My 4-year-old daughter ‘s guide to life after the election
Coffee. That’s it — I’ll make some coffee and plunge ahead.
I’m writing this on Monday morning, early, the day before the election… the calm before the storm. And I’m feeling the battle fatigue as an ache in my hips and lower back, where I’ve recently begun carrying my stress. Like a whole lot of people, I’ve been following this election more closely than any other in my life, a process that began, for me, in the last days of George Bush’s first term. My daughter was born early on the morning Bush overtook Kerry to win reelection. In the ensuing years, her father has been called a traitor for criticizing his government, has seen the city he loves drown from corruption and neglect, has watched his industry enter a dangerous new era. She turned four today, woke this morning bright-eyed and bouncy and
celebrated with a piece of apple pie. And because she’s one of the smartest people I know, on her birthday I will take a page from her book. My 4-year-old has a positive outlook on life, and were she in my shoes she would likely be looking at all the amazing things that have happened during the long years of this campaign. History was made on the Democratic ticket as the nomination came down to an African American and a woman. On the Republican side, a war hero and career public servant finally got a shot at the crown with a woman as his running mate. This is a big deal, and the relative ease with which the American people have accepted anything other than a seasoned white male in this contest is invigorating. The people are paying attention, engaged in a way like I’ve never seen. We’ve watched debates and attended rallies. We’re doing our own research in newspapers and on websites. We’re demanding fact-checks from — and on — our media. And we’re voting in record numbers. Early voting and ease of registration has opened up the process to leagues of new voters. And as young idealists find their footing, veteran politicos are reassessing their positions and changing the battle lines — this is the most exciting time in American politics since the Civil War. If you’re one who believes that this country belongs to the people, you have to feel good about that. My 4-year old has two big brothers, both of whom love her but who sometimes don’t treat her the way she wants to be treated. And she doesn’t stand for one bit of it. My little girl stands her ground when her brothers try to trick or bully her, and she lets them know they have no right to do that. Following her example, I will say that, dogma aside, I am an American even though I do not regularly go to church, do not hunt, enjoy big cities, went to college, read the New York Times and have accepted evolution into my life as the best possible explanation for how life on planet earth happened. And I insist it is possible to love this country and criticize it at the same time. And yet, after her scuffles with her brothers, my daughter is quick to administer hugs and mend fences — they’re in the same family, after all. And so, after the dust from this election has settled, however the outcome, I will extend my hand to those across the political aisle and invite them to join me in the hard work of rebuilding this country after eight years of solid decline. We are all Americans, and this country needs us to stay informed, stay vigilant and remain involved in the political process, now and forever. One more thing: My little girl is pristine and pure. At four years old, her conscience is clear, her view untarnished. Her potential right now is unlimited, and with her mix of fire and smarts, I have no doubt that her life will be bountiful and bright. In that same vein, I have faith in America and Americans, our abilities to address the problems in our country and the world, to overcome with hard work and smart solutions. Just like my babygirl, we have everything we need right here: diligence, innovation, cooperation, motivation. We can and will forge a better future from the ashes of the last eight years. We will do it for my little girl and her brothers and everyone else in the next generation, who should not have to pay for our sins. We will do it because we are Americans, and rising to the occasion is in our national DNA. It’s what my daughter would do. Happy birthday, Rosie. Daddy loves you.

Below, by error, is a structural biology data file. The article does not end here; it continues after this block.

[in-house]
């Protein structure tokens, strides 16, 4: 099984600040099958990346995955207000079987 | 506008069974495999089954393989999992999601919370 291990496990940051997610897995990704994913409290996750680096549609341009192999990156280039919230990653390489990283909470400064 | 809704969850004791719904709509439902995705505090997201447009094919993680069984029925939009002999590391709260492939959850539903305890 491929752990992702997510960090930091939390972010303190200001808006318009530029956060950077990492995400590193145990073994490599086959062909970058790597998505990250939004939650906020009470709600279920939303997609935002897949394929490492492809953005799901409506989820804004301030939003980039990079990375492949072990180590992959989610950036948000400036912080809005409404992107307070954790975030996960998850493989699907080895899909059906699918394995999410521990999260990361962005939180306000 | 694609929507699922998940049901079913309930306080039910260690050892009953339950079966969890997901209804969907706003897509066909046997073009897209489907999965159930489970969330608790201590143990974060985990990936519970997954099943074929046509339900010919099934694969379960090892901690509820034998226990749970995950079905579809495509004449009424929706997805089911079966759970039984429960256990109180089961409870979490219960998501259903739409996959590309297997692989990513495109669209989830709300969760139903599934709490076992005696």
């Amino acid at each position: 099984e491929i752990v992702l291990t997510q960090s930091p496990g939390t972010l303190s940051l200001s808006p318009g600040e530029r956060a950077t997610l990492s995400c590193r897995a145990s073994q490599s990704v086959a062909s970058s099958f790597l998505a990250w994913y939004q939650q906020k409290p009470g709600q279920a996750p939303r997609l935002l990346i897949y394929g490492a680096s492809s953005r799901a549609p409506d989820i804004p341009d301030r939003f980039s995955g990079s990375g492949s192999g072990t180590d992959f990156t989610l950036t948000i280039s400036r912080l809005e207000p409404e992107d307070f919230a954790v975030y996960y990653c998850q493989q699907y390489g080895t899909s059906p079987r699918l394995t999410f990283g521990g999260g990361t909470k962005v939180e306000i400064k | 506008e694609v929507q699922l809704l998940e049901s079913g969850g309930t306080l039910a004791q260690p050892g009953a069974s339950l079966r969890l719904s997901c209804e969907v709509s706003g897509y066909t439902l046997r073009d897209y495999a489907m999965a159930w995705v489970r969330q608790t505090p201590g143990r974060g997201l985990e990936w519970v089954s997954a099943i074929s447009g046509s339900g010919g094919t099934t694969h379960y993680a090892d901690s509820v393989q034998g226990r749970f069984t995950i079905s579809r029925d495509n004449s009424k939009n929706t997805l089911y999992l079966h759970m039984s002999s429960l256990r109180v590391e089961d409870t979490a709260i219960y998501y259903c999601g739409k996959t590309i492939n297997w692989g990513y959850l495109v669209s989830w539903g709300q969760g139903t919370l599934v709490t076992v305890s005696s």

To comment on this story, e-mail Brian Clarey at Clarey at firstname.lastname@example.org.